In many disciplines, there is often a need to describe the characteristics of some large entity, such
There are several advantages to using sampling rather than conducting measurements on an entire population. An important advantage is the considerable savings in time and money that can result from collecting information from a much smaller population. When sampling individuals, the reduced number of subjects that need to be contacted may allow more resources to be devoted to finding and persuading nonresponders to participate. The information collected using sampling is often more accurate, as greater effort can be expended on the training of interviewers, more sophisticated and expensive measurement devices can be used, repeated measurements can be taken, and more detailed questions can be posed.
The term "target population" is commonly used to refer to the group of people or entities (the "universe") to which the findings of the sample are to be generalized. The "sampling unit" is the basic unit (e.g., person, household, pill) around which a sampling procedure is planned. For instance if one wanted to apply sampling methods to estimate the prevalence of diabetes in a population, the sampling unit would be persons, whereas households would be the sampling unit for a study to determine the number of households where one or more persons were smokers. The "sampling frame" is any list of all the sampling units in the target population. Although a complete list of all individuals in a population is rarely available, an alphabetic listing of residents in a community or of registered voters are examples of sampling frames.
The general goal of all sampling methods is to obtain a sample that is representative of the target population. In other words, apart from random error, the information derived from the sample is expected to be the same had a complete census of the target population been carried out. The procedures used to select a sample require some prior knowledge of the target population, which allows a determination of the size of the sample needed to achieve a reasonable estimate (with accepted precision and accuracy) of the characteristics of the population. Most sampling methods attempt to select units such that each has a definable probability of being chosen. Methods that adopt this approach are called "probability sampling methods." Examples of such methods include simple random sampling, systematic sampling, stratified sampling, and cluster sampling.
A random sample is one where every person (or unit) in the population from which the sample is drawn has some chance of being included in it. Ideally, the selections that make up the sample are made independently; that is, the choice to select one unit will not affect the chance of another unit being selected. The simplest way of selecting sampling units where each unit has an equal probability of being chosen is referred to as a simple random sample.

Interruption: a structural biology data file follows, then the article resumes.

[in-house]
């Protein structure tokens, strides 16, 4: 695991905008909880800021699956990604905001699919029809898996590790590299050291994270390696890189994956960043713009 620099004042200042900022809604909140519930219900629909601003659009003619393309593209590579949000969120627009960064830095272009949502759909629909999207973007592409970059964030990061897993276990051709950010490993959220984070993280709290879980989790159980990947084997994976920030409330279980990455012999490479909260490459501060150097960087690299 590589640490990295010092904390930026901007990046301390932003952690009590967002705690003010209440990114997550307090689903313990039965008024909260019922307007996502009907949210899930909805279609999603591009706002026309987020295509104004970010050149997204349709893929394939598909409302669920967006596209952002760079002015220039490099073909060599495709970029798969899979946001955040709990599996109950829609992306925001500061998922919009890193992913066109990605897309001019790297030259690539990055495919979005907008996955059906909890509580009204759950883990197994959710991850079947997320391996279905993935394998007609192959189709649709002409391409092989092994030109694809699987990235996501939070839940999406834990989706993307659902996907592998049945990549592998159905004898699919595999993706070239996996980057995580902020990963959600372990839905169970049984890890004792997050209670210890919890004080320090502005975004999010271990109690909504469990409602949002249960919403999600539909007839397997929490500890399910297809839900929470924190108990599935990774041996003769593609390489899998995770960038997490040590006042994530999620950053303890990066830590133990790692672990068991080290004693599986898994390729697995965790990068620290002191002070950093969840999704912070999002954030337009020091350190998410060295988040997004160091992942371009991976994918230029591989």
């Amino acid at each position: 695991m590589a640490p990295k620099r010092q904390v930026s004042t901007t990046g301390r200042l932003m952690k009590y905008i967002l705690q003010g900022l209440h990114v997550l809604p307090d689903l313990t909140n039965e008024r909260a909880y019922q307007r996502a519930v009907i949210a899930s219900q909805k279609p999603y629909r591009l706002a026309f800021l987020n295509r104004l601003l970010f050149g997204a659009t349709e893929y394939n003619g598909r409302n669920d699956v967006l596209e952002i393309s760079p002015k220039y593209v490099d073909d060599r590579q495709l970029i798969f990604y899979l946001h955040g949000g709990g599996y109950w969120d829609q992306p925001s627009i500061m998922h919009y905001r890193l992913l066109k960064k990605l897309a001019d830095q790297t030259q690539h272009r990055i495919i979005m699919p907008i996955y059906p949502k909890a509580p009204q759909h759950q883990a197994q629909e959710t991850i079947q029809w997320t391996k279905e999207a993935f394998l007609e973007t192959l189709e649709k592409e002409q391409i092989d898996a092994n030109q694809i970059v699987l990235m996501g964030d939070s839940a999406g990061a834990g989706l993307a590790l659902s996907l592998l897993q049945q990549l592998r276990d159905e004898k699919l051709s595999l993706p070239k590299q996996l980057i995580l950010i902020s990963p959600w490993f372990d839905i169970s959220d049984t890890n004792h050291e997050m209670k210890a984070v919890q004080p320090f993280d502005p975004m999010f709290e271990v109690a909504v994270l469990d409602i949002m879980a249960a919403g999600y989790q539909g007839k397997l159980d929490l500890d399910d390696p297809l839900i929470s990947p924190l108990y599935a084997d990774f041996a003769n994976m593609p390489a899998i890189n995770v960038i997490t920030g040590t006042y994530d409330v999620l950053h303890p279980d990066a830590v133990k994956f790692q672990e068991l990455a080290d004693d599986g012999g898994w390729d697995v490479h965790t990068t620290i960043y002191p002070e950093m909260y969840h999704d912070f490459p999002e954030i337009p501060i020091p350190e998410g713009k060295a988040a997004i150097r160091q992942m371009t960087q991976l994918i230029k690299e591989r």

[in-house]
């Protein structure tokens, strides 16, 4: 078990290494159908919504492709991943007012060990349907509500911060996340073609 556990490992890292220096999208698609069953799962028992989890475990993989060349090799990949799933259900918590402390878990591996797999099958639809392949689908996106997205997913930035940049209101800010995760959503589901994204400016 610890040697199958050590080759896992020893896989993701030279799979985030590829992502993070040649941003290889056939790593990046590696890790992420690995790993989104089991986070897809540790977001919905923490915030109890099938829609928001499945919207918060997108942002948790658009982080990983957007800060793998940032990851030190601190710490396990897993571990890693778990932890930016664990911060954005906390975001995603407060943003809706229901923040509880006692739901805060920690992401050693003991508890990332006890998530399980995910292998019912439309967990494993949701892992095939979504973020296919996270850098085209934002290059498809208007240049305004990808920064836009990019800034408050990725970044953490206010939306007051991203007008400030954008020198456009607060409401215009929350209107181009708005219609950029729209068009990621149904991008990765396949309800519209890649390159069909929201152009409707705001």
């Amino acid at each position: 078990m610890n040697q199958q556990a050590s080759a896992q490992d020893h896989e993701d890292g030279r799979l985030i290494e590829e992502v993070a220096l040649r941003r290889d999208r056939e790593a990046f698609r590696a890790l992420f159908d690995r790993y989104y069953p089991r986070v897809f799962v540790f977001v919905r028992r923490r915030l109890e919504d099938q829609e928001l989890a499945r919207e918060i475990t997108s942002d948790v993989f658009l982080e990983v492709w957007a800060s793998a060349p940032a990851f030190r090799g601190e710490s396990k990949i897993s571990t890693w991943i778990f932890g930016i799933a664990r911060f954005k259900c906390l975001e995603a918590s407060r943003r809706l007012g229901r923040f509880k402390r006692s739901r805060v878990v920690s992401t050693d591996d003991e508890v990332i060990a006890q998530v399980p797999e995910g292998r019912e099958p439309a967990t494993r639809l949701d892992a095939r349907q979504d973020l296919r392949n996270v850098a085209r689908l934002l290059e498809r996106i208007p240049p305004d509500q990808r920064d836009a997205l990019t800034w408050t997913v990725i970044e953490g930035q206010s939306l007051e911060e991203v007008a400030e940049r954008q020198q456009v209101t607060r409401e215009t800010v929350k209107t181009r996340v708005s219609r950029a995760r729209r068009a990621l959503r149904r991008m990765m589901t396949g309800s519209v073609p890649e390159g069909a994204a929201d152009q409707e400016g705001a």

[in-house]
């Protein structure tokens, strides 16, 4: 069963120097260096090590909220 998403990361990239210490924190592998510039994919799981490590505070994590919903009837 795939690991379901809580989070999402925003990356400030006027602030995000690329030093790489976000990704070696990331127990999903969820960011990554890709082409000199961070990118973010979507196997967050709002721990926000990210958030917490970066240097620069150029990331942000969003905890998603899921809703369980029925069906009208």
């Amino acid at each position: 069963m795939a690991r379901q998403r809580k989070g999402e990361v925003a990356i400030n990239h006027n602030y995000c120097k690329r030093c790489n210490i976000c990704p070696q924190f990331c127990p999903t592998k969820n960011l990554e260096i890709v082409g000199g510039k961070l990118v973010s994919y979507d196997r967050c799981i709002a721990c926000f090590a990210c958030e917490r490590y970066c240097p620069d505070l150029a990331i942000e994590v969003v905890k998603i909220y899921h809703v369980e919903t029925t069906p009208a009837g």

Systematic random sampling involves deciding what fraction of the target population is to be sampled, and then compiling an ordered list of the target population. The ordering may be based on the date a patient entered a clinic, the last surname of patients, or other factors. Then, starting at the beginning of the list, the initial sample unit is randomly selected from within the first k units, and thereafter every kth individual is sampled. Typically, the integer k is estimated by dividing the size of the target population by the desired sample size. This method of sampling is easy to implement in practice, and the sampling frame can be compiled as the study progresses.
A stratified random sample divides the population into distinct nonoverlapping subgroups
Cluster sampling may be used if the study units form natural groups or if an adequate list of the entire population is difficult to compile. In a national survey, for example, clusters may comprise individuals in a localized geographic area. The clusters or regions are selected, preferably at random, and the persons are enumerated in each selected region and random samples are drawn from these units of the population. Because sampling is performed at multiple levels, this method is sometimes referred to as multistage sampling.
With nonprobability sampling methods, the probability of being included in the sample is unknown. Examples of this sampling method include convenience samples and volunteers. These types of samples are prone to bias and cannot be assumed to be representative of the target population. For example, people who volunteer are frequently different in many respects from those who do not. Tests of hypothesis and statistical inference concerning the sampled units and the target population can only be applied with probability sampling methods. That is, there is no way to assess the validity of the samples obtained using nonprobability sampling strategies.
VALIDITY AND SOURCES OF ERROR
The distribution of values in any sample, no matter how it is selected, will differ from the distribution in sample chosen by chance alone. The larger the sample, the more likely it is that the sample reflects the characteristic of interest in the target population. However, there are sources of error not related to sampling that may bias comparisons between the sampled units and the target population. First, coverage error (selection bias) may arise when the sampling frame does not fully cover the target population. Second, nonresponse bias may occur when sampled individuals cannot be reached or will not provide the information requested. Bias is present if respondents differ systematically from the individuals who do not respond. Finally, the measuring device may not be able to accurately determine the characteristics being measured.
PAUL J. VILLENEUVE
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